Investigators called DeKalb County Government, “Rotten to the Core”

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Investigators called DeKalb County Government, “Rotten to the Core”

Special Investigators, former Georgia Attorney General Mike Bowers and Richard Hyde, called DeKalb County Government “rotten to the Core”. The investigators were appointed by county Interim CEO Lee May in March 2015 to identify any conflict of interest, corruption or malfeasance and make specific recommendations in an effort to improve county operations, restore our image and the public’s trust in county government.

In June 2015, ICEO Lee May suspended use of county-issued VISA purchasing cards (P-cards) for most of the current users due to preliminary findings from special investigators, Bowers and Hyde. According to an article in, ICEO May received a preliminary summary by the investigators outlining examples of dubious expenses charges to the county with no apparent direct benefit to county government and/or with no justification or explanation given. Some of the examples as follows:

• Improper use of tax exempt status;
• Purchases of unauthorized items, as outlined in the current policy;
• Splitting purchases to circumvent the county’s $1,000 per transaction limit;
• International airline tickets;
• Dance lessons;
• Personal membership dues paid to various non-mandatory bar associations and other private organizations;
• Self-aggrandizing “donations” made to non-profits and charities;
• Purchases of unauthorized computers and related items.

On August 5th, Bowers and Hyde delivered an investigative update to ICEO Lee May and the DeKalb Board of Commissioners. In the letter, Investigators say they conducted scores of interviews and looked at several hundred thousand documents, including over 40 thousand individual P-card transactions. They stated the extent of P-Card abuse and misuse is astounding. The Special Investigators made note of several improper expenditures which include:

• Employees spent public funds on a cruise to the Bahamas, flower arrangements, a live guitar player, a Christmas tree and a dry cleaning bill for a judge’s robe, according to the investigators.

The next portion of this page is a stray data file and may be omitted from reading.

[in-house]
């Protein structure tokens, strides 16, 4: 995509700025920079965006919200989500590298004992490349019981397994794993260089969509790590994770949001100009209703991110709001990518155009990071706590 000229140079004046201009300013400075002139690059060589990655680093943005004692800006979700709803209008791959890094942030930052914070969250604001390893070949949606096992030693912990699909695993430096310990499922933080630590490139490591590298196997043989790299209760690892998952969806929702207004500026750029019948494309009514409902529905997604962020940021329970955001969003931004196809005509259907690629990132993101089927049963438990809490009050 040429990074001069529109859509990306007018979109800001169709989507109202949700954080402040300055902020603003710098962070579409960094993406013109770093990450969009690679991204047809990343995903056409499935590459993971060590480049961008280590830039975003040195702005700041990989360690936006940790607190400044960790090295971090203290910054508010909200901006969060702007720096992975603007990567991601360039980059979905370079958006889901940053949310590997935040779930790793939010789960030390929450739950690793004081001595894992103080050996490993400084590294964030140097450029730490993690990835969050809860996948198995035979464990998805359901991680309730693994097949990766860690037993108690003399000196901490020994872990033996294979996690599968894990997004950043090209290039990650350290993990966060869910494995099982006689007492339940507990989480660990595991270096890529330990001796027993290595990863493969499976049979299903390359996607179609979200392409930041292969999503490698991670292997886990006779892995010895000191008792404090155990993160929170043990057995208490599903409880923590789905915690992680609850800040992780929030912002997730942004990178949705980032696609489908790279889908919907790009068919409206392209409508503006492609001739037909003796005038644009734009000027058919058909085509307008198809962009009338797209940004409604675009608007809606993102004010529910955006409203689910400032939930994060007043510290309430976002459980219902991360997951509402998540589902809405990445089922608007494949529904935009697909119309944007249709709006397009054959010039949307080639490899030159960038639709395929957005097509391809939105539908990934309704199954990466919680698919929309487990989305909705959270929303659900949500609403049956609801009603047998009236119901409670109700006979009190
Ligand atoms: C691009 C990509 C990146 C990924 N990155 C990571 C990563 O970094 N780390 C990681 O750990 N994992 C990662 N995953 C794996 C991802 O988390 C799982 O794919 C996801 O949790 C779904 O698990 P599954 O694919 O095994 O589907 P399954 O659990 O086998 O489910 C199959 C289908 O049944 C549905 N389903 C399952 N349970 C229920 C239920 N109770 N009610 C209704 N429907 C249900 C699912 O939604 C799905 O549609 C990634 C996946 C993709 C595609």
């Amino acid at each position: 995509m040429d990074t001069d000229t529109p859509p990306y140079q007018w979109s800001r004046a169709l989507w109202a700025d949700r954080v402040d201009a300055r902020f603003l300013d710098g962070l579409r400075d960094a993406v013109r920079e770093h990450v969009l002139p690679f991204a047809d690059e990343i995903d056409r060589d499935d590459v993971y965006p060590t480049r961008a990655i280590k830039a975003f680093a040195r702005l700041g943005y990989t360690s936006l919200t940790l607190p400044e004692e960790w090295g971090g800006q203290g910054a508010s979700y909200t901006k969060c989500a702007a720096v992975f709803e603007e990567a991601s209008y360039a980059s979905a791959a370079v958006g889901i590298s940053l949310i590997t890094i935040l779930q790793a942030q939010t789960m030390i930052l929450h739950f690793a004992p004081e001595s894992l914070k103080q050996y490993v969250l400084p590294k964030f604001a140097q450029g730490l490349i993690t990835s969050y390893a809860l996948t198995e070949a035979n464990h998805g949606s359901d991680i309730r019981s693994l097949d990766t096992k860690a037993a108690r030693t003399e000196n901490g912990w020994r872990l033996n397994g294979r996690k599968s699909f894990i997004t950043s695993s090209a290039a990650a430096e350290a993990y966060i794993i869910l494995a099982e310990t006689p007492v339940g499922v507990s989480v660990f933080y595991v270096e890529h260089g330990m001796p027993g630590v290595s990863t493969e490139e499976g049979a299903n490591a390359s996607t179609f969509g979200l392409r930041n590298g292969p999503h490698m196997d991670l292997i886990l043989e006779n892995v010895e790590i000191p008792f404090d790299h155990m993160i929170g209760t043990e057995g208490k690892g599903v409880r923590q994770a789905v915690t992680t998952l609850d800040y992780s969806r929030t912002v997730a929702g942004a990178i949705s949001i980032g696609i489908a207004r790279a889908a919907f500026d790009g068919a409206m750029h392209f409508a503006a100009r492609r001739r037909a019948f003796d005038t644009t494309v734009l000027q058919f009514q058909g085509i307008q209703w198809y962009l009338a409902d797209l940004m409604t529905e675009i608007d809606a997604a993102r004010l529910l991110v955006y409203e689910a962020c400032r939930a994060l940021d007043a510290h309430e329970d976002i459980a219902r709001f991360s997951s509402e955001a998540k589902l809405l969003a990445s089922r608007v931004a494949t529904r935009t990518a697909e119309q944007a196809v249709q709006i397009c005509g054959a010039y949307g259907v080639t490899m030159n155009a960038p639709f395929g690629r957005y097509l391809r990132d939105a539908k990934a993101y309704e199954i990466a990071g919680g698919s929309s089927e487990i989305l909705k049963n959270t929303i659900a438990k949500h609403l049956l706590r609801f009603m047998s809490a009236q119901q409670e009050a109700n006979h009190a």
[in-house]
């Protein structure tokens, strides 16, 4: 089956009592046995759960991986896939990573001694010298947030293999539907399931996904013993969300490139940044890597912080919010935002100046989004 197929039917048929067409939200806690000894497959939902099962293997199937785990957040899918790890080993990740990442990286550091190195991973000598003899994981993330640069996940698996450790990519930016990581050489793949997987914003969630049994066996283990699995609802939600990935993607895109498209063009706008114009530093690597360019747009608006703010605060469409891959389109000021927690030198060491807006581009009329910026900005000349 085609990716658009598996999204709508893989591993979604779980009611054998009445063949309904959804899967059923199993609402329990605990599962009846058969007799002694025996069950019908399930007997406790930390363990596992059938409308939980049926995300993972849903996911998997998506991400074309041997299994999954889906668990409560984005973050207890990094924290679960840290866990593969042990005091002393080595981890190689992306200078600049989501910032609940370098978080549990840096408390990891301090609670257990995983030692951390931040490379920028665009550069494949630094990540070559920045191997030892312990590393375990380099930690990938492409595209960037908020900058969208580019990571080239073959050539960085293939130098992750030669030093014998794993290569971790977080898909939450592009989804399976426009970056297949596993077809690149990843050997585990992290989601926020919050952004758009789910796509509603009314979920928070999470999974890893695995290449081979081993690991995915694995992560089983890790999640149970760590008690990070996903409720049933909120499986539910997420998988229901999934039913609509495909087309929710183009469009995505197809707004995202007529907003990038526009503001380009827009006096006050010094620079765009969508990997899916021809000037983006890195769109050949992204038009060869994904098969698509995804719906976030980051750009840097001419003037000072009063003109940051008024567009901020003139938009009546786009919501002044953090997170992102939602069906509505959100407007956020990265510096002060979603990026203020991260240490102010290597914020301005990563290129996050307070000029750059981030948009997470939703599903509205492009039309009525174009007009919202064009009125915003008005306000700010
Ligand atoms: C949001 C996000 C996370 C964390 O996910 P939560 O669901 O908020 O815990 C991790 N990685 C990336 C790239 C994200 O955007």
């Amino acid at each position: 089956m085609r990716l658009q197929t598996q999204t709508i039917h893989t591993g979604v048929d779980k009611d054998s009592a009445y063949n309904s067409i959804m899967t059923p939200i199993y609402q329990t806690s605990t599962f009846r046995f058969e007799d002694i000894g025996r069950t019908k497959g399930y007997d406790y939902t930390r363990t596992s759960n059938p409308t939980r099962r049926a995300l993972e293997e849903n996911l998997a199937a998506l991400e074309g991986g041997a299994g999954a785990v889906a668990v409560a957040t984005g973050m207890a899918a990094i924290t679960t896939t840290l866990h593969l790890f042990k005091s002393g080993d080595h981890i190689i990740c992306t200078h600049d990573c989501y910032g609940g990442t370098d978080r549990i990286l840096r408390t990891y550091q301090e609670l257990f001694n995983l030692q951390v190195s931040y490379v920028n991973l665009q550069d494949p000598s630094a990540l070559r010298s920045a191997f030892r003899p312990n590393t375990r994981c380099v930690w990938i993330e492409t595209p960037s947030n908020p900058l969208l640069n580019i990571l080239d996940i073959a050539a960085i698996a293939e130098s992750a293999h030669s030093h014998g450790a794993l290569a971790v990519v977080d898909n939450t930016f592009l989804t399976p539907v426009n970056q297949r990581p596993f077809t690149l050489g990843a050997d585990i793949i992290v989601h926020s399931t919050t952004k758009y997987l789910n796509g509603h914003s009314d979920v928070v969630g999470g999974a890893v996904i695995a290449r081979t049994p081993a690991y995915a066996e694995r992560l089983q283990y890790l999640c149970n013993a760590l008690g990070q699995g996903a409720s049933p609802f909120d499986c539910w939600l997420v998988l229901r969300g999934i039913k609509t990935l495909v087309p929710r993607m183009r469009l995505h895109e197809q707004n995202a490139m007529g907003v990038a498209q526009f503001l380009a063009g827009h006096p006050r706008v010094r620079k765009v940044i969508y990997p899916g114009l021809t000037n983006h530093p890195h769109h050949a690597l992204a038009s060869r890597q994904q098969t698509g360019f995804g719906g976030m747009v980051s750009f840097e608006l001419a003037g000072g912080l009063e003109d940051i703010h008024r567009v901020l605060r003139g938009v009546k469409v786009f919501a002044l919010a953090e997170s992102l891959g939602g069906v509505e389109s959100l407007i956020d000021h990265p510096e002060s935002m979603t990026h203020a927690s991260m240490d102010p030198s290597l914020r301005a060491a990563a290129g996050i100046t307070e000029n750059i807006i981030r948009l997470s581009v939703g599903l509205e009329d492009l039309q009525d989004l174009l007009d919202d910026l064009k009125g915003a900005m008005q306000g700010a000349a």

• The county awarded sole-source contracts despite there being many other qualified vendors available to perform the same work, at a much lower cost to the county.
• Taxpayer funds were routinely used to buy liquor, catered meals, candy, popcorn and pretzels filled with peanut butter for elected officials, department heads and staff members. The county’s own internal auditors have reported this improper spending over the years.
• A high-level official wrecked a county-owned vehicle, causing substantial damage, and then failed to follow proper procedure for reporting the accident.

• In one case, taxpayers paid the impound fee for a county-owned vehicle after an employee was arrested for DUI. The employee resigned and then was rehired after pleading guilty. The public has also paid for traffic fines and toll road penalties.

• Thefts of county property have been covered-up and mishandled. In one case the police were not notified and the thief still draws a paycheck from the county.
• In the last few days, they have found what appears to be a bribery scheme involving a major county department.

According to the AJC, Commissioner Nancy Jester says “things are very bad in DeKalb County; this is not a perception problem. This is a real problem.” Commissioner Jester says the findings are shocking. She says people need to be held accountable. “We need to hold people’s feet to the fire on this. Taxpayers are harmed and we won’t stop wasting money until we root out this corruption.”

ICEO Lee May’s Response to Bowers and Hyde’s Letter

“I wholeheartedly disagree with the opinion that DeKalb County is rotten to the core. The overwhelming majority of DeKalb County employees are honest, decent, hard-working, and committed to public service.

We were aware of the underlying issues mentioned in Mr. Bowers’ letter. That is why we hired him to conduct a comprehensive review of county government operations to identify corruption, fraud, criminal activity, conflicts of interest, or abuse; with a report in 120 days.

The 120 days has come and gone, and it appears the only thing we have to show for it is a 2-page letter full of salacious – but vague – innuendo.

I was informed by Mr. Bowers today that a detailed report will be issued in 3 weeks that will provide me with a road map to reduce our risk exposure to waste, fraud and abuse.”

Lee May
Interim CEO, DeKalb County Government

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